Historical Documents Belonging to Malcolm X’s Friend Found in Storage Unit

Posted on Feb 1 2012 - 3:54pm by John Stevens

It is almost inevitable that self storage businesses will have renters who are delinquent in paying their rental fees. Facility managers diligently work with these people so they won’t fall behind in their payments. For various reasons renters will default on their payments and the items are auctioned off. Storage managers and owners wish that this wouldn’t happen – but at times, they do.

Recently, renters defaulted on a rental unit in a Connecticut storage facility and the items were sold to a buyer who had no idea what he was purchasing. As he sorted through the items, he realized that they might be of historical value. Many of the documents referenced Malcolm X so the buyer contacted the Malcolm X Memorial Foundation based in Omaha, Nebraska.

The Malcolm X Memorial Foundation together with the Black History 101 Mobile Museum (based in Detroit) purchased the documents from the original buyer. They declined to identify the original buyer and the amount that they paid for the 1,000 documents.

These documents and other artifacts belonged to Malcolm “Shorty” Jarvis. Shorty was in prison at the same time Malcolm X was. They became friends and remained close for 20 years. Part of the items included a 72-page scrapbook that Jarvis maintained until after Malcolm X’s assassination in 1965.

There were three documents that were extremely interesting and valuable. One was the document of the 1946 sentencing of Malcolm X to prison. Malcolm along with three others, were sentenced to prison for larceny in a home in Arlington, New Jersey. They stole assorted jewelry, two perfume bottles, a rug, a pair of gloves, flashlights, and 20 pounds of sugar. This court paperwork has never been seen before by researchers or historians.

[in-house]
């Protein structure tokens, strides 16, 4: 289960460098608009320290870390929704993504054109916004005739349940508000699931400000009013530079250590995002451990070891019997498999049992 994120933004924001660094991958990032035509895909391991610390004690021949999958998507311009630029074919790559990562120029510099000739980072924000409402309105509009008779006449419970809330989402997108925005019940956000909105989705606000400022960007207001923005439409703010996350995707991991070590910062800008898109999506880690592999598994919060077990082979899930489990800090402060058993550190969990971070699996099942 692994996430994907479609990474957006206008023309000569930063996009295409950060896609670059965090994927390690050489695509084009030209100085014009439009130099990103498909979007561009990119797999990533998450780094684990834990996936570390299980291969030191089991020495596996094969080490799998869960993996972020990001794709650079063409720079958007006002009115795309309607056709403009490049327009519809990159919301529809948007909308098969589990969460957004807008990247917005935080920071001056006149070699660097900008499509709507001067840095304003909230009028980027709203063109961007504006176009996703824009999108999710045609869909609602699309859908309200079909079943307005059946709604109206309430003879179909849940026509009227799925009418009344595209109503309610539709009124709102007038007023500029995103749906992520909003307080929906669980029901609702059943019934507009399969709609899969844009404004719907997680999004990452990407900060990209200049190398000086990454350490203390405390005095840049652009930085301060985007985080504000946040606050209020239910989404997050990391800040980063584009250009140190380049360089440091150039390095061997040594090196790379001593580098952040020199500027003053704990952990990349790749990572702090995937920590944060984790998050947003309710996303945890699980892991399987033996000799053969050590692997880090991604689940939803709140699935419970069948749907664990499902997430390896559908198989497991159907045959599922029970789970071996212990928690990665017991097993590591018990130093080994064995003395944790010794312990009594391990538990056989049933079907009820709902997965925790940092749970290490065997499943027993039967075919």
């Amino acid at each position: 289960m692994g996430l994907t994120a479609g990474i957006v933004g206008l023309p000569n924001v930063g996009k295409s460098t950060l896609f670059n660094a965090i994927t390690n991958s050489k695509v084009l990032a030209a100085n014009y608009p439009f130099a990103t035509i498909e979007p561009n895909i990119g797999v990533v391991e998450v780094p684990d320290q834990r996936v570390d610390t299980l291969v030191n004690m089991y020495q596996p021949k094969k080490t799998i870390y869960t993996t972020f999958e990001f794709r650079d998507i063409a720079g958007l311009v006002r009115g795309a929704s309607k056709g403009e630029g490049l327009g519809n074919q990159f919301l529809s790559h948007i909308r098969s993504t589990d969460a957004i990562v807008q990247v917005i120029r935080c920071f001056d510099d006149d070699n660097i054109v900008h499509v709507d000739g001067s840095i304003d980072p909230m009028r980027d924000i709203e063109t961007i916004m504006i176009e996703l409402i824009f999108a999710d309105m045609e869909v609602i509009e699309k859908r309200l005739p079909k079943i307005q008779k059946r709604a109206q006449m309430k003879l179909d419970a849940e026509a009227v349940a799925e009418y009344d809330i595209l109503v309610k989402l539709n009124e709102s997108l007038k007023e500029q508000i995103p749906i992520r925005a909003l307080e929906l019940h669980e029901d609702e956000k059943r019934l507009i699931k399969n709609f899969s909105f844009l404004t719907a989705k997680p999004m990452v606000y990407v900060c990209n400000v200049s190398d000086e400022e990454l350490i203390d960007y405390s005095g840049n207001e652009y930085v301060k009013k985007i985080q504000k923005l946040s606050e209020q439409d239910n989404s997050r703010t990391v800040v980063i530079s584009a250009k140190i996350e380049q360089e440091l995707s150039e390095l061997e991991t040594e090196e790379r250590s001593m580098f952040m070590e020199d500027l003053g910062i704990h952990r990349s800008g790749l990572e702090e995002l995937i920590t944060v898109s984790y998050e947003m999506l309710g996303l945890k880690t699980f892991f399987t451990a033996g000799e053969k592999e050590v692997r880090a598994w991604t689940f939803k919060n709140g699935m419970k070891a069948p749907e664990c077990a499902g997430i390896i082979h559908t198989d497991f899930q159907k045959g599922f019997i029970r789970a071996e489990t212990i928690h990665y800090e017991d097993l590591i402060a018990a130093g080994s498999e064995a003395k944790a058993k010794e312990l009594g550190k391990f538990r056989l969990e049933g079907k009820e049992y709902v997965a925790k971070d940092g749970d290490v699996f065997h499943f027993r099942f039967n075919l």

The other documents of interest was the letter of pardon 30 years later from the state of Massachusetts that exonerates Jarvis of his conviction and sentence.

Malcolm X became famous as the chief spokesman for the Nation of Islam. Wallace Fard Muhammad founded this movement in Detroit in the 1930s. Malcolm advocated the Nation’s stand which was racial separatism as a means to self-actualization. They referred to white people as “devils” and urged blacks to claim civil rights “by any means necessary.”

Other items of special interest included a published and an unpublished book manuscript by Jaravis. These detailed the relationship between Jarvis and Malcolm X. The public will get to view the collection on May 19, which is Malcolm X’s birthday.

This is one of the times when an auction of items in a storage unit has held significant historical importance.

Sources Used:

“Malcolm X artifacts unearthed: Police docs and more found among belongings of ‘Shorty’ Jarvis.” The Grio; 1 February 2012.

“Story of Malcolm X friend revealed in documents accidentally discovered in storage unit.” Washington Post; 31 January, 2012.

“Uncovered Malcolm X Documents Expand Story of ‘2 Malcolms.'” Huffpost Detroit; 31 January 2012